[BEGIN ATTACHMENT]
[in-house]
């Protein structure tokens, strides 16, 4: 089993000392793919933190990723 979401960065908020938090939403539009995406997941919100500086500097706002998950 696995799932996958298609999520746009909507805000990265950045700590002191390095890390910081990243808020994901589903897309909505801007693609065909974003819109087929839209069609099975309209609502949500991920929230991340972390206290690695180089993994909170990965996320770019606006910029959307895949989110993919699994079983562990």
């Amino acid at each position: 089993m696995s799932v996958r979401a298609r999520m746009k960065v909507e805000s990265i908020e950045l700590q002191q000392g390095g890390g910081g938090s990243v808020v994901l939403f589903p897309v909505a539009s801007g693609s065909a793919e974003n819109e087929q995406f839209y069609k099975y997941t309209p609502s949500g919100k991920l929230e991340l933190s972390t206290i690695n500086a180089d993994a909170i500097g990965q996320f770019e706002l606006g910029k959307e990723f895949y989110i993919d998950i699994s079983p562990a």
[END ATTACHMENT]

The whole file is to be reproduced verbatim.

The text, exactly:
[in-house]
């Protein structure tokens, strides 16, 4: 089993000392793919933190990723 979401960065908020938090939403539009995406997941919100500086500097706002998950 696995799932996958298609999520746009909507805000990265950045700590002191390095890390910081990243808020994901589903897309909505801007693609065909974003819109087929839209069609099975309209609502949500991920929230991340972390206290690695180089993994909170990965996320770019606006910029959307895949989110993919699994079983562990």
């Amino acid at each position: 089993m696995s799932v996958r979401a298609r999520m746009k960065v909507e805000s990265i908020e950045l700590q002191q000392g390095g890390g910081g938090s990243v808020v994901l939403f589903p897309v909505a539009s801007g693609s065909a793919e974003n819109e087929q995406f839209y069609k099975y997941t309209p609502s949500g919100k991920l929230e991340l933190s972390t206290i690695n500086a180089d993994a909170i500097g990965q996320f770019e706002l606006g910029k959307e990723f895949y989110i993919d998950i699994s079983p562990a």